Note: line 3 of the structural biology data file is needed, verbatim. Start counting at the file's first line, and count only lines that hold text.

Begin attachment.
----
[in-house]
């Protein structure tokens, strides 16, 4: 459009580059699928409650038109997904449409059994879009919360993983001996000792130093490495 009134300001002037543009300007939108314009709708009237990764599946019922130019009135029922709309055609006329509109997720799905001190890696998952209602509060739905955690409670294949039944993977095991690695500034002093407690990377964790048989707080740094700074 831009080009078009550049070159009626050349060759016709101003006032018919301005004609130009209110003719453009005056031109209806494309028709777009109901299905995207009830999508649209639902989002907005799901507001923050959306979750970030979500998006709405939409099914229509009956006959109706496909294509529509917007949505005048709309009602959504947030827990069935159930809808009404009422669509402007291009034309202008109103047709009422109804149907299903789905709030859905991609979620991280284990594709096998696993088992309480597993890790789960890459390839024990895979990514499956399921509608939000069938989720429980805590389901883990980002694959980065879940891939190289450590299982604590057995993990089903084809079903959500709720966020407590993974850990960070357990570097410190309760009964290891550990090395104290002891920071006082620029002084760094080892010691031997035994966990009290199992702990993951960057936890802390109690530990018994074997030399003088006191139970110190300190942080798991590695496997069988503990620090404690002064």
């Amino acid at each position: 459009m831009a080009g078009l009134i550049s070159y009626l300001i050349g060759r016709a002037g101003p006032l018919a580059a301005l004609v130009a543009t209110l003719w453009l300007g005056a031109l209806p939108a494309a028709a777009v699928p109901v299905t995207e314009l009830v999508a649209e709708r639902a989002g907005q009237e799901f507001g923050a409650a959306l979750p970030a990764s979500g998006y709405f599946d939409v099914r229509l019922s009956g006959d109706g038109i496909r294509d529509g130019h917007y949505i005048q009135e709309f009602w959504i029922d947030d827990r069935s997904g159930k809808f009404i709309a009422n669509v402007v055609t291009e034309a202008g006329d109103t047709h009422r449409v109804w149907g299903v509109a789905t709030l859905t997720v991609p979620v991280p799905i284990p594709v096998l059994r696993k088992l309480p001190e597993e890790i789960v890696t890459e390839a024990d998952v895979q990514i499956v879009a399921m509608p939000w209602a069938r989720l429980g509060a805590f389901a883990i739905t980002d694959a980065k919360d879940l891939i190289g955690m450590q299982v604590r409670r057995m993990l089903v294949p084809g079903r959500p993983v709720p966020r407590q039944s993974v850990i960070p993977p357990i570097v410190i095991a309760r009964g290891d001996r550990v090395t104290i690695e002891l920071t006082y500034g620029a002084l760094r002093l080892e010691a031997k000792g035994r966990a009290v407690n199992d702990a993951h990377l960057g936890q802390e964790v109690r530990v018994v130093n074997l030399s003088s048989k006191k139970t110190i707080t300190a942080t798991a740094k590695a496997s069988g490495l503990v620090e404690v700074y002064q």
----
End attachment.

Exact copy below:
């Amino acid at each position: 459009m831009a080009g078009l009134i550049s070159y009626l300001i050349g060759r016709a002037g101003p006032l018919a580059a301005l004609v130009a543009t209110l003719w453009l300007g005056a031109l209806p939108a494309a028709a777009v699928p109901v299905t995207e314009l009830v999508a649209e709708r639902a989002g907005q009237e799901f507001g923050a409650a959306l979750p970030a990764s979500g998006y709405f599946d939409v099914r229509l019922s009956g006959d109706g038109i496909r294509d529509g130019h917007y949505i005048q009135e709309f009602w959504i029922d947030d827990r069935s997904g159930k809808f009404i709309a009422n669509v402007v055609t291009e034309a202008g006329d109103t047709h009422r449409v109804w149907g299903v509109a789905t709030l859905t997720v991609p979620v991280p799905i284990p594709v096998l059994r696993k088992l309480p001190e597993e890790i789960v890696t890459e390839a024990d998952v895979q990514i499956v879009a399921m509608p939000w209602a069938r989720l429980g509060a805590f389901a883990i739905t980002d694959a980065k919360d879940l891939i190289g955690m450590q299982v604590r409670r057995m993990l089903v294949p084809g079903r959500p993983v709720p966020r407590q039944s993974v850990i960070p993977p357990i570097v410190i095991a309760r009964g290891d001996r550990v090395t104290i690695e002891l920071t006082y500034g620029a002084l760094r002093l080892e010691a031997k000792g035994r966990a009290v407690n199992d702990a993951h990377l960057g936890q802390e964790v109690r530990v018994v130093n074997l030399s003088s048989k006191k139970t110190i707080t300190a942080t798991a740094k590695a496997s069988g490495l503990v620090e404690v700074y002064q």